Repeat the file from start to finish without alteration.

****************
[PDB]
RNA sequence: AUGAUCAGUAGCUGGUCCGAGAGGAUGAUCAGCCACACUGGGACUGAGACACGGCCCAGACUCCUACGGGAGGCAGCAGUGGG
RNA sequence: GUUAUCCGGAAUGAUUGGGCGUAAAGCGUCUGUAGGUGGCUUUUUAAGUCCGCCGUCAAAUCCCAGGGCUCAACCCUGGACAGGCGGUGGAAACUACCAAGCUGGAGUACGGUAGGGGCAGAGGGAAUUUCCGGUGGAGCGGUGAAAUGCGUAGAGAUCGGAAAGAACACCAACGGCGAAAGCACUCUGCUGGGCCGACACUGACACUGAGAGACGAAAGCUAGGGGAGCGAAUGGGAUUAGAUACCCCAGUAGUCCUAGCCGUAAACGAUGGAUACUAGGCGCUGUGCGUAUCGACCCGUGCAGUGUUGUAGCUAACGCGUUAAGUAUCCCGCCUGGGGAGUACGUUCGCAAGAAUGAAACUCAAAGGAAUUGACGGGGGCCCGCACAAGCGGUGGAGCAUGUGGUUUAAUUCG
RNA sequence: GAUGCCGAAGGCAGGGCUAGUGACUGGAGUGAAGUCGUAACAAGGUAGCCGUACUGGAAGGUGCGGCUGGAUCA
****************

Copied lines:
[PDB]
RNA sequence: AUGAUCAGUAGCUGGUCCGAGAGGAUGAUCAGCCACACUGGGACUGAGACACGGCCCAGACUCCUACGGGAGGCAGCAGUGGG
RNA sequence: GUUAUCCGGAAUGAUUGGGCGUAAAGCGUCUGUAGGUGGCUUUUUAAGUCCGCCGUCAAAUCCCAGGGCUCAACCCUGGACAGGCGGUGGAAACUACCAAGCUGGAGUACGGUAGGGGCAGAGGGAAUUUCCGGUGGAGCGGUGAAAUGCGUAGAGAUCGGAAAGAACACCAACGGCGAAAGCACUCUGCUGGGCCGACACUGACACUGAGAGACGAAAGCUAGGGGAGCGAAUGGGAUUAGAUACCCCAGUAGUCCUAGCCGUAAACGAUGGAUACUAGGCGCUGUGCGUAUCGACCCGUGCAGUGUUGUAGCUAACGCGUUAAGUAUCCCGCCUGGGGAGUACGUUCGCAAGAAUGAAACUCAAAGGAAUUGACGGGGGCCCGCACAAGCGGUGGAGCAUGUGGUUUAAUUCG
RNA sequence: GAUGCCGAAGGCAGGGCUAGUGACUGGAGUGAAGUCGUAACAAGGUAGCCGUACUGGAAGGUGCGGCUGGAUCA